Travelling the Sahara by Camel – Recollections from my Marriage -Saturday Slideshow

“Trust in Allah, but Always Tie Your Camel” this is the punchline of an ancient Arabian proverb. There is both wisdom and humor in the idiom, but at a more basic level – this is a lesson in survival. These walking ships of the desert provide a lifeline to those who survive in the vast reaches of the Sahara and if they should disappear, life becomes much more difficult or in come cases – impossible.

My wife and I were married in a Berber wedding ceremony in the Moroccan Sahara. That’s us in the picture above.She is Moroccan and so when our wedding party mounted a caravan of camels and set off into the massive dunes surrounding Erg Chabi and Merzougha, it was really just another ordinary day and a different family outing.

Yeah, right. It was magnificent and something that mesmerized every one of us from her mother and sisters at the front of the caravan to our Berber nomad guides who had never seen such an astounding juxtaposition of the traditional ways of the desert with the offbeat ways of a romantic American and his Moroccan mountain family. You see, my wife is not of the desert – she is a shepherd’s daughter from the mountains.

Her mother and sister’s were not pleased when we announced that we would be deviating from the standard traditional mountain wedding celebration and instead taking part in the customs of the Sahara – and yet – as they rode camels for the first time – their smiles and laughter lit the early evening sky even before the last light of the day disappeared. Her mother, the one I thought would have the most trouble with the camels settled onto the oddly shaped saddle and allowed the weight of her sixty years to stabilize her better than any of the rest of us. My mother-in-law was built for camels. The rest of us, not so much.

With everyone mounted, I threw out a quote that none of them recognized “If the camels die, we die.” Peter O’Toole playing T.H. Lawrence in one of the most magnificent movies ever made. He shaped my romantic images of the desert, the quote is attributed to one of Lawrence of Arabia’s guides and since most of our party spoke no English, it was only my bride who understood – “Let’s not think of such things,” she told me with complete seriousness. It was no time for me to explain.

Camels are not comfortable creatures to ride – despite the ease which my mother-in-law seemed to take to it. She had never been on a camel before, but you wouldn’t have known it as she sang and laughed to the purple and scarlet sunset. But a look at my sisters-in-law or the other members of our caravan showed it clearly. The Berber Nomads weren’t on the camels – I asked about it later and one of them Assou, told me “It’s very uncomfortable to ride them. We prefer to walk and let them carry things for us.” Huh, imagine that.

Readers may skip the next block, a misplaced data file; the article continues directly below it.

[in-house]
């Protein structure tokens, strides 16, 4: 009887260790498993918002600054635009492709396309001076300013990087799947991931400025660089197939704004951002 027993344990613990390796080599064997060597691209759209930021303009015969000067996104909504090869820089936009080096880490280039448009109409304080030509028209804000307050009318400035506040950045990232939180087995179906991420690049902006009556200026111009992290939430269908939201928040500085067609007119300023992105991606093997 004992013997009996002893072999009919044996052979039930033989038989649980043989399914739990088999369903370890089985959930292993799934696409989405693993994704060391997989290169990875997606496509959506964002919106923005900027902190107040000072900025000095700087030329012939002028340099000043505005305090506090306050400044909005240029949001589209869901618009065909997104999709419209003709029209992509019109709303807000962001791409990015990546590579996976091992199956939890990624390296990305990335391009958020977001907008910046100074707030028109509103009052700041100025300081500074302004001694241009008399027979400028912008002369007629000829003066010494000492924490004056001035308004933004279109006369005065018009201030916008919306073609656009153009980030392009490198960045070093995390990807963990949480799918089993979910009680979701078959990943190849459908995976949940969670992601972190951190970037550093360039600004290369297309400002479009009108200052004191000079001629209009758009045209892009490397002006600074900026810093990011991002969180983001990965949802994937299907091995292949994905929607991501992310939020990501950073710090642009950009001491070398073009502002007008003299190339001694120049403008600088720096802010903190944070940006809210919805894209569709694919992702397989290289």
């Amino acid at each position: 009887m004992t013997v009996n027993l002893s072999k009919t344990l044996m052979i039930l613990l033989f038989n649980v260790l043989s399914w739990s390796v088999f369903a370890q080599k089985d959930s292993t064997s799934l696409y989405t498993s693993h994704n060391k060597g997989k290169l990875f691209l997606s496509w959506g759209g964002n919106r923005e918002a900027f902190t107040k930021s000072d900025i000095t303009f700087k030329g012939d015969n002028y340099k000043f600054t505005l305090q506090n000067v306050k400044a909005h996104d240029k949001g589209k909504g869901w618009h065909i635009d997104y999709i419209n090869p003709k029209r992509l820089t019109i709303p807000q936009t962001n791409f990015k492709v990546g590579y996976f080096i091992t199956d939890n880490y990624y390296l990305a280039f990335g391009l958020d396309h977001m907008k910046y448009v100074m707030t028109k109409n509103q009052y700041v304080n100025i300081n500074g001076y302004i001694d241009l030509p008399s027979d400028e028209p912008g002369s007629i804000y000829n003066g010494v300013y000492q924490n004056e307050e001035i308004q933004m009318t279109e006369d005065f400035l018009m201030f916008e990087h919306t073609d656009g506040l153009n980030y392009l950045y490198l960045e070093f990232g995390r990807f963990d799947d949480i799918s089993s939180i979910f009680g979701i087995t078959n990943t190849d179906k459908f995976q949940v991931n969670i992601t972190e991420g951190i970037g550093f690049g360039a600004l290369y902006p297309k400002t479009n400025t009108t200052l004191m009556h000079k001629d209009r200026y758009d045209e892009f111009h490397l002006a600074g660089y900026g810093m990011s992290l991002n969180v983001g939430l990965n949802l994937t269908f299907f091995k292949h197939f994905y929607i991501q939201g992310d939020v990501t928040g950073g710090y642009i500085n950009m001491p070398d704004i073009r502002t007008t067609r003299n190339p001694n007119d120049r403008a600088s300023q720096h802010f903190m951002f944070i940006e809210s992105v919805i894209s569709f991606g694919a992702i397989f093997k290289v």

It turns out that Peter O’Toole also struggled with riding camels while filming Lawrence. The story goes that he used washing sponges to make the ride more comfortable. At first there were laughs at his expense but by the end of the film, the Beduins had realized how much more comfortable the sponges made things and they copied him! I don’t know if the Beduins of Jordan use sponges today, but I can definitely tell you that in Morocco they do not.

sahara wedding

The magic of the Sahara was more than enough to move beyond the discomfort of the camels though. As darkness fell I looked out to the dunes and became transfixed by the eerie quality of nothingness stretching further than I could imagine. As a sailor, it is the sea that soothes me and brings peace when my soul is tormented and in those moments, I realized the allure of the desert. It is the same. The desert is a place where the world can be forgotten and one can come to terms with one’s true inner self.

There is much more to calling camels ships of the desert than simple transport. The metaphor also paints the image of the desert as a vast sea of sand, constantly shifting, containing treacherous shoals, and vast reaches where men (and women) can perish if the simplest mistakes are made.

“If the camels die, we die.” There was really nothing funny about it. It was true. I understood why the Nomads who spoke a bit of English had not smiled when I said it.

If you’ve come this far, perhaps you’d like to see some not-so-ordinary wedding photos…Enjoy!

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Saturday Slideshow: Tropical Flowers on Oahu

I’m going to start using the Saturday Slideshow to showcase some of my travels to different places around the world and around the USA – but that will be next week. This week – I’m going to share some splashes of amazing tropical flower power to brighten up the cold and rain that I know are hitting most of the United States and much of Europe. This is how I share a little Aloha before the holidays!

Come to Hawai’i and visit Oahu – the flowers are for everyone – just remember the secret code of the flower – behind the left ear means you are taken, behind the right ear means you are available, behind both ears means that you are taken but willing to consider upgrading…:)

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Slideshow Saturday: The Natural Beauty of Oahu

Oahu continually blows my mind with its beauty and awesomeness. Whether it is the North Shore, the West Side, the Windward Side or the South Shore this island’s beaches are among the most beautiful in the world. When you go into the mountains or into the center (the piko) of the island, you find stunning and scenic wonder – and if you get lucky enough to venture into the water you will find plenty above and below the surface to keep you smiling in delight. All of this and then you have the man-made beauty of the historic district, downtown, waikiki, the plantations, and the various statues, memorials, and more. But I don’t want to make you too giddy with the power of Oahu – so just enjoy these for now.

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Tour ‘Iolani Palace – Hawaii’s Royal Residence in Honolulu’s Historic District

King David Kalakaua was the last king of the Hawaiian Kingdom. His sister, Queen Liliuokalani was the last monarch of the Hawaiian Kingdom, overthrown by American sugar planters and American military interests. King Kalakaua built the palace as a symbol to the people of Hawai’i and a message to all the nations of the world that Hawai’i is an educated, civilized, and advanced society ready to take the place as one of the biright lights of advanced human civilizations.